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How to Choose Between Data Centre UPS Battery Types

Within any power protection system, the type of battery installed can critically impact on the overall performance of the uninterruptible power supply. Aside from different battery brands, sizes, performance specifications and design lives, there are different technologies including valve regulated lead acid (VRLA) and lithium-ion. Whichever is selected, the battery installation must be reliable and cost-effective if it is to provide sufficient power to the UPS system when required and provide the best possible Total Cost of Ownership.

UPS Battery Selection Checklist

Firstly, let’s review the role of a UPS battery set. In an online datacentre UPS, the ‘front end’ is typically an IGBT-based rectifier, connected to the mains power supply, from which it receives a source of AC (alternating current) power. When mains power is not available, an alternative power source could be a generating set. The rectifier assembly converts the input power into two levels of DC; one to charge the battery set and the other to power the UPS inverter. The inverter takes the DC power input and inverts this into an AC waveform to power the load i.e. servers, storage and networking peripherals.

The purpose of the UPS battery is to provide a source of DC (direct current) power to the input of the inverter section, when the AC mains power supply fails or is momentarily interrupted. Without an alternative power source, the inverter would fail within milliseconds and the load drop. Millisecond hold-up is made possible through internal system capacitance but it is not long enough to cover the start-up of a local standby generator or the return of the mains power supply. UPS systems are available for specialist applications with additional capacitor banks; these can provide useful energy storage for transportation or manufacturing line protection.

Within the UPS industry, lead acid batteries have been the dominant battery for many decades. Wet cell lead acid were the most common type before the introduction of valve regulated lead acid (VRLA) maintenance free types. Lithium-ion batteries are widely available in consumer goods, communications and computer products including mobiles, laptops and tablets. Here the battery technology has replaced the more traditional NiCd (Nickel-Cadmium) battery which was banned due to the impact of cadmium on the environment. Lithium-ion battery usage has also grown alongside the renewables industry (solar PV and wind turbine) here it is used to store energy for local consumption or later export to the electricity grid. Only in recent years has lithium-ion been considered as an alternative to lead acid batteries in UPS installations. Here is a comparison checklist between the two UPS battery types: lead acid and lithium-ion:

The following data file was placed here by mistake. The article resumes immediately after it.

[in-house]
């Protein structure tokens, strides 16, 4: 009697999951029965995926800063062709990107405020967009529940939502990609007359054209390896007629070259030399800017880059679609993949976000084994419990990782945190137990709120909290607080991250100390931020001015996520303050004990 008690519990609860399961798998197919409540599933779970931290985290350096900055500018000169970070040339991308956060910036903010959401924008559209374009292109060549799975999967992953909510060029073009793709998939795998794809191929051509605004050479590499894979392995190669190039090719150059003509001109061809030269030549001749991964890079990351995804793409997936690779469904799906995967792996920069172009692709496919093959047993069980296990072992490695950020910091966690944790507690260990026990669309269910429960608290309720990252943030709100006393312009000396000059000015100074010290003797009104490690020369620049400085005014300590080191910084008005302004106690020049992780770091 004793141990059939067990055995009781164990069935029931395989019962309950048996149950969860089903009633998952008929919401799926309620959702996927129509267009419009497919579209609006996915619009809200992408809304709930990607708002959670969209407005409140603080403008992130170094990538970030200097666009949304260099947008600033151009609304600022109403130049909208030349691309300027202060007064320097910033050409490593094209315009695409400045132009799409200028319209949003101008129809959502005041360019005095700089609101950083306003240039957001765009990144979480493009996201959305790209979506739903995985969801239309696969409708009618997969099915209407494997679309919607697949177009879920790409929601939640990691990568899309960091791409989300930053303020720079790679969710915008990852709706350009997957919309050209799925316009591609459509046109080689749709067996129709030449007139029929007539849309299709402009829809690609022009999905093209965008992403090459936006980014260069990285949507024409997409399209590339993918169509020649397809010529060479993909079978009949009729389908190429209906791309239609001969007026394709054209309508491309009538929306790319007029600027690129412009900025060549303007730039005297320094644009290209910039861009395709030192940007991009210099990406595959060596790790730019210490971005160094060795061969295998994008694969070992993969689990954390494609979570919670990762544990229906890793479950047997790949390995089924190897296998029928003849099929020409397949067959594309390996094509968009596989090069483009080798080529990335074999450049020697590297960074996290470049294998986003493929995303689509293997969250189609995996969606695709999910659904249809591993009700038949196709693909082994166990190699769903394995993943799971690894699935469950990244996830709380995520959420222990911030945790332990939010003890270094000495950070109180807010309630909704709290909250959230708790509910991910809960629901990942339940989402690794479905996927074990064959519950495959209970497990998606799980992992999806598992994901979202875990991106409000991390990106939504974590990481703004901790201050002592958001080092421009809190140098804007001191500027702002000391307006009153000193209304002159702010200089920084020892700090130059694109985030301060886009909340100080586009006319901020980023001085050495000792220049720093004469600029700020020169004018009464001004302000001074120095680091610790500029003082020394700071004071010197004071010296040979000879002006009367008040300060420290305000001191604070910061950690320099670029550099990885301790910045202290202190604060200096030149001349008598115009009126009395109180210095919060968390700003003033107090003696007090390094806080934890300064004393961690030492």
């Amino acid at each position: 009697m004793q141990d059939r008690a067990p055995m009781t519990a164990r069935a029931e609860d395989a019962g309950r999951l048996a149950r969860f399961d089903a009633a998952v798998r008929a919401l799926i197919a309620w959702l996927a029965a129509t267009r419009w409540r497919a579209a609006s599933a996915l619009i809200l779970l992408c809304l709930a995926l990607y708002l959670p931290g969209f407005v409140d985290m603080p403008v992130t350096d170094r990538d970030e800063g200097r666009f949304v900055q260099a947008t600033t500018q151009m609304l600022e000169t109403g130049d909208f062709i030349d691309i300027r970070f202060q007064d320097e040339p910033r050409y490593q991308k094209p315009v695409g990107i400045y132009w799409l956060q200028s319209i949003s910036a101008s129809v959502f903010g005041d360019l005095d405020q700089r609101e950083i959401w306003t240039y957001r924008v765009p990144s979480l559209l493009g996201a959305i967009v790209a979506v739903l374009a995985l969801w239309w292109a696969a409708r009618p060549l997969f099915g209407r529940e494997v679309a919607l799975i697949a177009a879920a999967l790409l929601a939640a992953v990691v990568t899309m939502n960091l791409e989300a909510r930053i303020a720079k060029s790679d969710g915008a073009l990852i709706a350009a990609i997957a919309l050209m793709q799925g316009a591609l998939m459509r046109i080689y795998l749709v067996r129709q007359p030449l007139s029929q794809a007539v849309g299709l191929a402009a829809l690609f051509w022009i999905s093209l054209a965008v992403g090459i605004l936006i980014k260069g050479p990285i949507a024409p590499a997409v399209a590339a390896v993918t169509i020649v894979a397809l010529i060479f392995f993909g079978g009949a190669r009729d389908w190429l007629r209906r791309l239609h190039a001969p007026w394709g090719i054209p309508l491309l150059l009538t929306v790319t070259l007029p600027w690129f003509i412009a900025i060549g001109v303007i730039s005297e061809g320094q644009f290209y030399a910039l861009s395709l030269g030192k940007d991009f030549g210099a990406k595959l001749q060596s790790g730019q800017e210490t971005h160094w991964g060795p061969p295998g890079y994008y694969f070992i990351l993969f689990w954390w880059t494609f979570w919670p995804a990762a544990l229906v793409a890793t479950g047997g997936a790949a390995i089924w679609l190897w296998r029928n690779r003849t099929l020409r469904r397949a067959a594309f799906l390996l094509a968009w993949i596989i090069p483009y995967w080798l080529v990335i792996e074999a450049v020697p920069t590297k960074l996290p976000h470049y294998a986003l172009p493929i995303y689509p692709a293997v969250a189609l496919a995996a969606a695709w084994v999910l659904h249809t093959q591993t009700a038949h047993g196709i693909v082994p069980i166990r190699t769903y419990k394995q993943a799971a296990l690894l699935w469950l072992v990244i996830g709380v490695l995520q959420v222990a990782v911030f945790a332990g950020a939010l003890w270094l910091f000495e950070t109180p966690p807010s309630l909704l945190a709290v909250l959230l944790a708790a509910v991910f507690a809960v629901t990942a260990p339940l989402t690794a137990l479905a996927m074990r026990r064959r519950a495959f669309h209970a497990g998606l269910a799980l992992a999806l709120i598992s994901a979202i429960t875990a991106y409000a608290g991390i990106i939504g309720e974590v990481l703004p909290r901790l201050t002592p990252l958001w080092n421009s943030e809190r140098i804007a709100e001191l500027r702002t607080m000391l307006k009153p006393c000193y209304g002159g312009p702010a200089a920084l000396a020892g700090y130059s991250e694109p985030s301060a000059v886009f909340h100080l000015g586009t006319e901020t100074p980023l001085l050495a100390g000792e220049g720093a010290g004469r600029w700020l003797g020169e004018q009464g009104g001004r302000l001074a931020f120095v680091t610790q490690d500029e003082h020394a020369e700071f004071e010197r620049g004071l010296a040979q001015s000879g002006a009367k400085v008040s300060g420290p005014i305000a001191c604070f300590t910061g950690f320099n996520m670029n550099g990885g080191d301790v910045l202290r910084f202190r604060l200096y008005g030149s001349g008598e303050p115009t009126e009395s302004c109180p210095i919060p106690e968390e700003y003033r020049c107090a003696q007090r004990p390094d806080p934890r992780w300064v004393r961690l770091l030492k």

1. Initial Purchase Price: the greater the runtime of the UPS, the larger the battery set. This is one reason why larger datacentres install only a 10-30minute battery and use a standby generator for longer autonomies. Lead acid batteries can be up to 70% lower in cost than than a comparable lithium-ion UPS battery. This is due to lower cost materials, principally lead plates, hydrochloric acid electrolyte and plastic cases. Lithium-ion batteries are more complex, with lower manufacturing volumes for the Ampere-hour (Ah) sizes required for UPS installations and therefore smaller economies of scale. The cost more and require a more complex charging system.
  2. Backup Power Availability and Recharge Times: a typical rule of thumb for a lead acid battery is to achieve a float recharge to 80% within 24 hours and then to use a trickle charge towards 100%. Lithium batteries recharge far quicker and can achieve 80% within 20-25 minutes or less. This factor makes lithium more suitable for applications, including datacentres, where there are more frequent power outages; several within minutes or hours of each other. For those server rooms and datacentres with standby generators, the UPS battery simply covers the start-up period of the local generating set (1-2 minutes) and so the actual drop in charge percentage of the lead acid battery set is relatively low in comparison. What has to be weighed up is the total cost of ownership of the entire installation including the generating set.
  3. Floor Space and Weight: lithium-ion UPS batteries have far higher power densities than lead acid batteries. A typical lithium battery set requires up to 50% less floor volume than a lead acid one for the same Ah power and runtime/autonomy. Lithium is also less heavy than lead and this can lead to lower transportation costs and potentially lower installation costs than a lead acid one. With a lead acid battery, the greater weight (up to 70% more) can lead to the need for spreader plates and floor reinforcement if the installation is not on the ground floor or in a basement.
  4. UPS Battery Testing: both lithium-ion and VRLA type lead acid batteries are maintenance free. Older wet-cell lead acid batteries often required electrolyte top-up during preventative maintenance visits. Whilst modern UPS batteries do not require maintenance, they do require inspection and testing on an annual basis as part of a service visit. Lead acid batteries should be regularly inspected for bulging plastic cases and white residue around their terminals as the installation ages. The internal resistance of a lead acid battery increases with age leading to increased heat during their usage which can buckle the case. Regularly battery monitoring can also build-up a picture as to the operational performance of each battery of its lifetime, indicating how near the battery is to requiring replacement.
  5. Design and Service Life: there are two main design life types for VRLA batteries. These are 5-year and 10-year designs, with replacement generally required within years 3-4 and 7-8. What is less well known is the design cycles built-into each type of battery which may be around 300-400 complete charge/discharge cycles and at a room ambient of 20-25degC. Lead acid batteries are temperature sensitive and their design lives halves for every one degree rise above 30degC. Lithium-ion batteries are more temperature tolerant and are designed for an almost unlimited number of charge/discharge cycles. With both types material and construction quality also plays a significant factor into how long the battery will last in ‘operational-terms’.